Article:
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Missouri State Capitol rejects parliamentary maps due to worsening standoffs

Thursday’s Missouri House overwhelmingly defeated Congress’s parliamentary subdivision plan passed by the state SenateFinally, strengthen the stand-off that may force the court to intervene to draw a new constituency.

Missouri is big Republican The conservative coalition, which is the majority of both chambers, has split with Republican leaders on how aggressively they are working to gerrymander district boundaries in their favor. The turf war also broke out, over which communities to divide to equalize the population of all eight districts.

Missouri is the only state that hasn’t enacted, or at least passed, a new US House map after the 2020 census, but in Florida because of the Governor’s veto and court objections. Uncertainty remains in other states as well.Republican-led Louisiana Legislature I revoked the veto on Wednesday Democracy A new parliamentary district established with the governor.

The Republican Party currently holds six of the eight US House of Commons seats in Missouri, and the Democratic Party represents the districts based in St. Louis and Kansas City. Some conservatives wanted a map that could give the Republicans a chance to win seven seats, but the State Capitol and the Senate are each expected to continue the Republican 6-to-2 edge. Passed the version of the map.

The Senate version is a second district owned by Republican Rep. Ann Wagner, the only politically competitive seat, and has a slightly stronger Republican turn than the House version. However, the Senate map spreads the St. Louis district on the outskirts of Wagner to the southern counties and divides the democratic-minded city of Columbia, home of the University of Missouri, into two predominantly rural Republican districts. I am. State legislators complained that the Senate version did not properly maintain the community of interest.

The House of Representatives voted 129-26 to reject the Senate map, and then requested that the Senate allow meetings to try to resolve those differences.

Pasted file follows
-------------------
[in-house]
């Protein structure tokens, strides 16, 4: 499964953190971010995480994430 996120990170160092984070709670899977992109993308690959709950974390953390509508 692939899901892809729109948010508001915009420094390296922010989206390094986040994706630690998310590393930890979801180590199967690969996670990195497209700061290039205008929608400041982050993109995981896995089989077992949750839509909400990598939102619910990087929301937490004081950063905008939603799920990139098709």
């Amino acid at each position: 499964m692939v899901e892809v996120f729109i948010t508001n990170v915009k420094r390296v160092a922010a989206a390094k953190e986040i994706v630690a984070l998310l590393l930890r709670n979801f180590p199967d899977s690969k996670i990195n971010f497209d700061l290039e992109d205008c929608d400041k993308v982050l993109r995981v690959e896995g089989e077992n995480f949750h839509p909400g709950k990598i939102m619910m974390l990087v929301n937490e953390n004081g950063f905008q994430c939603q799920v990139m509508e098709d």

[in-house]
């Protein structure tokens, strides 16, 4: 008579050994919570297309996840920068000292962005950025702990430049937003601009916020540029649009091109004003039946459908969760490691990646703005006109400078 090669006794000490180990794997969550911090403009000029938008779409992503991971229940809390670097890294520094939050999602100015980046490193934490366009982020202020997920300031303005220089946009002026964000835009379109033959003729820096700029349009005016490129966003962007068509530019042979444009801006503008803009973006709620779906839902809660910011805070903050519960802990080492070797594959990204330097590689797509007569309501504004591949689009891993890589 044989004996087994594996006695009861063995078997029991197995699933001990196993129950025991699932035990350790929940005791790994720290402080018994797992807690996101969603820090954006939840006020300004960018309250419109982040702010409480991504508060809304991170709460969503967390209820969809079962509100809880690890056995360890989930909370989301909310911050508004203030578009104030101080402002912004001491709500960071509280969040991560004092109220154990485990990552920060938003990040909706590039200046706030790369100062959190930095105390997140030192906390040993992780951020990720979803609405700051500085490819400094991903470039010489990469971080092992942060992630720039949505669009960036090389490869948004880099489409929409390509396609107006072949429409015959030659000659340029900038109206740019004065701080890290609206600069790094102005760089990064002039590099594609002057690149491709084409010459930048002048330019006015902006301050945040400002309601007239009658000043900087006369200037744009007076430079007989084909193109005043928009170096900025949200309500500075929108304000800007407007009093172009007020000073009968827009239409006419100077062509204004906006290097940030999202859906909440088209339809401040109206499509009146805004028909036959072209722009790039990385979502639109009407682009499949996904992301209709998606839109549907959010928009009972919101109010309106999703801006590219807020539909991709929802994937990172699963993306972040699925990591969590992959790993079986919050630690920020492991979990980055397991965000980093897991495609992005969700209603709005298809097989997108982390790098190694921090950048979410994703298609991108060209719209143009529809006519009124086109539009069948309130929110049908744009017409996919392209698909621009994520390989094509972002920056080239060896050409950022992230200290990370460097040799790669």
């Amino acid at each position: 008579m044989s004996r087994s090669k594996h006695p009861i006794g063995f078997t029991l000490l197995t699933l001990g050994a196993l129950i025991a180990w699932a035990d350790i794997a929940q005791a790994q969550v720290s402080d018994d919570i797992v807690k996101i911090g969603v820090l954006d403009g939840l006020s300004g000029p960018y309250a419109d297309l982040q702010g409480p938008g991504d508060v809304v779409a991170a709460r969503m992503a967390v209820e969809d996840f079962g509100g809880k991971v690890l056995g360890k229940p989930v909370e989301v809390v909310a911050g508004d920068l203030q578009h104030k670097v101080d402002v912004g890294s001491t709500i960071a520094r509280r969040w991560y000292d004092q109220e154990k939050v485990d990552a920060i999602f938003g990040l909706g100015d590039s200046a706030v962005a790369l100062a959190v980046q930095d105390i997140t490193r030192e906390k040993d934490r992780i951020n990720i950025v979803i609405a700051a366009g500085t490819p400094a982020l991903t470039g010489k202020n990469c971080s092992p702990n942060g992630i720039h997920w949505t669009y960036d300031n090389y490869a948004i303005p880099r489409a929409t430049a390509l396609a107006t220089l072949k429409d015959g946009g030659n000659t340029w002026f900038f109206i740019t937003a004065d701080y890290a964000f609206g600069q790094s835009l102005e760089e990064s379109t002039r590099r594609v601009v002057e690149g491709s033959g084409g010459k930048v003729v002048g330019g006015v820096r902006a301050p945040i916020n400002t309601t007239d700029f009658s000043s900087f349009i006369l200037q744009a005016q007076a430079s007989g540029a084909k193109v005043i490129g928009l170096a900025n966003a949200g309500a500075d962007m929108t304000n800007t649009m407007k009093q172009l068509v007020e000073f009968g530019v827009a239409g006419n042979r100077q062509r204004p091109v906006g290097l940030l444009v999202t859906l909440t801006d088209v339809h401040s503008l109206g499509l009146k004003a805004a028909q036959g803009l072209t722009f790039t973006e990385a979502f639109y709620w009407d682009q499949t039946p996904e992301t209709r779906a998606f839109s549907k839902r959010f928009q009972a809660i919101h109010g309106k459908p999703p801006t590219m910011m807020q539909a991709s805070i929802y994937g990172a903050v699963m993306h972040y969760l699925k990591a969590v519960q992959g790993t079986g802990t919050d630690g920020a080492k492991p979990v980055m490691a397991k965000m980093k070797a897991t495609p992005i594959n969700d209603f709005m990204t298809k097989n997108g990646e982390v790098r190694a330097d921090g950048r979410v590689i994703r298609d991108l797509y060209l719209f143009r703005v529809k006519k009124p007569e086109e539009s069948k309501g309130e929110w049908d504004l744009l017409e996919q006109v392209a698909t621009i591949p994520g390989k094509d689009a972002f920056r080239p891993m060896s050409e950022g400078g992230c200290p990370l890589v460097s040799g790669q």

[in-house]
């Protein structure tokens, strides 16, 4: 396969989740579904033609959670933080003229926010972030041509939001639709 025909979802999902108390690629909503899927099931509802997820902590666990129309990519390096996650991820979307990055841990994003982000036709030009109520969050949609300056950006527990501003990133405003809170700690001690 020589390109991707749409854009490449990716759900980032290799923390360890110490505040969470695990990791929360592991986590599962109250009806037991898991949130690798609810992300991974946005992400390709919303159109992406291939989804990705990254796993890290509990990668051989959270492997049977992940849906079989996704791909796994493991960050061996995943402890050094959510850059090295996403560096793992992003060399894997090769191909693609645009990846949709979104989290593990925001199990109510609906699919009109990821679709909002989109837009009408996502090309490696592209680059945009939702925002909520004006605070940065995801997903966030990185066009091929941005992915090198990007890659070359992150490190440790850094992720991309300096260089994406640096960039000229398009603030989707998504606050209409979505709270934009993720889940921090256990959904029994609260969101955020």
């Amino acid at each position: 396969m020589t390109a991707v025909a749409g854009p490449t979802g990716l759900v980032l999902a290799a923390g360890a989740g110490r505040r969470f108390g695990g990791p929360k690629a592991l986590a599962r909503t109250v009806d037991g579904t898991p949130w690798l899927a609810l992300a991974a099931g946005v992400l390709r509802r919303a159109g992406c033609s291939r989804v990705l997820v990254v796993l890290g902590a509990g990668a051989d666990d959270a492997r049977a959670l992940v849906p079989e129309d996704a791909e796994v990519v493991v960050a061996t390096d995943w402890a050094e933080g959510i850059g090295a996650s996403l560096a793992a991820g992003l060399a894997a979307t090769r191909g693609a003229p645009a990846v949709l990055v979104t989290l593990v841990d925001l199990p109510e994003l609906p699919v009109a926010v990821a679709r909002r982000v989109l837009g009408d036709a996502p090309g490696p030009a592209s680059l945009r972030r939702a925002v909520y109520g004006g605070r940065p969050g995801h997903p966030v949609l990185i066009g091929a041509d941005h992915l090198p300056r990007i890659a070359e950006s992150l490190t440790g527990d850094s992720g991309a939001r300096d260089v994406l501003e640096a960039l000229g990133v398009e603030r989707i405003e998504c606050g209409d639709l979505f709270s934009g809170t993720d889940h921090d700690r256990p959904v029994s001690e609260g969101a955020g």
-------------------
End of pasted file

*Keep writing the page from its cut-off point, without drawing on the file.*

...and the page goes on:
“This is a vote to continue the process and continue the discussion of the best possible map for Missouri as a whole,” said Republican State Assembly member Dan Shaul, chairman of the House constituency change committee. Said.

The Senate had already rejected one meeting request before Thursday’s vote. Senate Republican leaders have expressed their willingness to join the council committee, but both one of the loudest conservatives in the chamber and its Democratic leader have said further talks are meaningless. rice field.

“Today’s house vote was for the Liberal Party’s activist court to draw a map,” said Republican Senator Bob Onder. “I won’t attend the meeting.”

Senate minority leader John Riso said maps that have already passed the Senate are the most realistic option.

“At this point, if there was a map of the unicorn that would make everyone happy, it would have raised his head,” he said.

On behalf of Missouri voters, a Democratic lawyer has filed a lawsuit asking the court to intervene in the stagnant constituency change process and create a new US House of Representatives district for use in this year’s elections. However, no hearing is scheduled.

Tuesday was the deadline for candidates to run for the Missouri primary in August. A total of 68 people registered for a particular house district, even though the final boundaries were unknown.

If a member passes through the new parliamentary district before the end of the mid-May session, state law can be changed to temporarily resume the candidate submission period.

Missouri State Capitol rejects parliamentary maps due to worsening standoffs

Source link Missouri State Capitol rejects parliamentary maps due to worsening standoffs

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